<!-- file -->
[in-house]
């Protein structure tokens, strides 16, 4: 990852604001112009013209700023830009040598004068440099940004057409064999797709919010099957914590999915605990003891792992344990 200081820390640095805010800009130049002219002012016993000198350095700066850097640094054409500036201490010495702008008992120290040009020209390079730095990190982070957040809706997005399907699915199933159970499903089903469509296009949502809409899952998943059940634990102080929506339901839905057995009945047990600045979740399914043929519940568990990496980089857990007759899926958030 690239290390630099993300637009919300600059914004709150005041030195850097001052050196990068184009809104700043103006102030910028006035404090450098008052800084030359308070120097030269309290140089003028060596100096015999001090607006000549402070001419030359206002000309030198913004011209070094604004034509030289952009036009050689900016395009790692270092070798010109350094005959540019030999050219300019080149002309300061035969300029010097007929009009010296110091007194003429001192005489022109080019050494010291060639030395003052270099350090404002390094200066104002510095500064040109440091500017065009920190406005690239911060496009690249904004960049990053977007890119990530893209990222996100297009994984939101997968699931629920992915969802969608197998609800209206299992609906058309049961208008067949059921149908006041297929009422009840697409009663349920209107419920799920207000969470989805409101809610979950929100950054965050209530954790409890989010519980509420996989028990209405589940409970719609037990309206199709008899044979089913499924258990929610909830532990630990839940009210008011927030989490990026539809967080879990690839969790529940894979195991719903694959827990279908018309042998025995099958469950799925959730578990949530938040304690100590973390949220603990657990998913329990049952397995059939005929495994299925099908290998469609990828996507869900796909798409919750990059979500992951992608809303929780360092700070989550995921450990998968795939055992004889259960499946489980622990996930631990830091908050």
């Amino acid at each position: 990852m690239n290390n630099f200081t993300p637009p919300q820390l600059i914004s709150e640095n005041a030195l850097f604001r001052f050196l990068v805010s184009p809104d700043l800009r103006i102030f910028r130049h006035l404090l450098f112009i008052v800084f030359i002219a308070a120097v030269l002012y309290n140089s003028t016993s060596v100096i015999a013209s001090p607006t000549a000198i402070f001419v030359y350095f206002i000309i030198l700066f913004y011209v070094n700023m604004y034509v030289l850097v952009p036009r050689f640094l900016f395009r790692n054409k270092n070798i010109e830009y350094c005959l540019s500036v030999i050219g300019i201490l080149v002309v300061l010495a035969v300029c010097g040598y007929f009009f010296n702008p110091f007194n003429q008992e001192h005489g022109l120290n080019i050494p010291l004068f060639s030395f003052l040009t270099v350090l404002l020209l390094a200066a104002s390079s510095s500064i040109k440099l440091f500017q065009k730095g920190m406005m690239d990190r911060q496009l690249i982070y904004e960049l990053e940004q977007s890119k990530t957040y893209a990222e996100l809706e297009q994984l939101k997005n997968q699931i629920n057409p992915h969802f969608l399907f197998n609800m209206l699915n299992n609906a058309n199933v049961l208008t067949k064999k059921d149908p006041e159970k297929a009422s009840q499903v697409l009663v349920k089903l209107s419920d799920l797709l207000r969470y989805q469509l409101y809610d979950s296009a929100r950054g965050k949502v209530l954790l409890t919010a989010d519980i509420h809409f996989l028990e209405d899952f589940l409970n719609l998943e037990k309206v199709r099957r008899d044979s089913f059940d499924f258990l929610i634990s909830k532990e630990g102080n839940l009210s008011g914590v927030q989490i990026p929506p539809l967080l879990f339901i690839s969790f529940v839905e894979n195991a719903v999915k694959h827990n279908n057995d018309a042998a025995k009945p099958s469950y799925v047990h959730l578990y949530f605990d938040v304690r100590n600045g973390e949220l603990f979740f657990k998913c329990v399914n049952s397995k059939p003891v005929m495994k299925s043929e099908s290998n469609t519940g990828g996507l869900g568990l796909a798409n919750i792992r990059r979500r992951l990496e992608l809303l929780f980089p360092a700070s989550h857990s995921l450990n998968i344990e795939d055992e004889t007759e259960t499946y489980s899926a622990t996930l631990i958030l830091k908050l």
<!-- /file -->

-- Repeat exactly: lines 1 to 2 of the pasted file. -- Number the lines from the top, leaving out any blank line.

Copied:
[in-house]
């Protein structure tokens, strides 16, 4: 990852604001112009013209700023830009040598004068440099940004057409064999797709919010099957914590999915605990003891792992344990 200081820390640095805010800009130049002219002012016993000198350095700066850097640094054409500036201490010495702008008992120290040009020209390079730095990190982070957040809706997005399907699915199933159970499903089903469509296009949502809409899952998943059940634990102080929506339901839905057995009945047990600045979740399914043929519940568990990496980089857990007759899926958030 690239290390630099993300637009919300600059914004709150005041030195850097001052050196990068184009809104700043103006102030910028006035404090450098008052800084030359308070120097030269309290140089003028060596100096015999001090607006000549402070001419030359206002000309030198913004011209070094604004034509030289952009036009050689900016395009790692270092070798010109350094005959540019030999050219300019080149002309300061035969300029010097007929009009010296110091007194003429001192005489022109080019050494010291060639030395003052270099350090404002390094200066104002510095500064040109440091500017065009920190406005690239911060496009690249904004960049990053977007890119990530893209990222996100297009994984939101997968699931629920992915969802969608197998609800209206299992609906058309049961208008067949059921149908006041297929009422009840697409009663349920209107419920799920207000969470989805409101809610979950929100950054965050209530954790409890989010519980509420996989028990209405589940409970719609037990309206199709008899044979089913499924258990929610909830532990630990839940009210008011927030989490990026539809967080879990690839969790529940894979195991719903694959827990279908018309042998025995099958469950799925959730578990949530938040304690100590973390949220603990657990998913329990049952397995059939005929495994299925099908290998469609990828996507869900796909798409919750990059979500992951992608809303929780360092700070989550995921450990998968795939055992004889259960499946489980622990996930631990830091908050």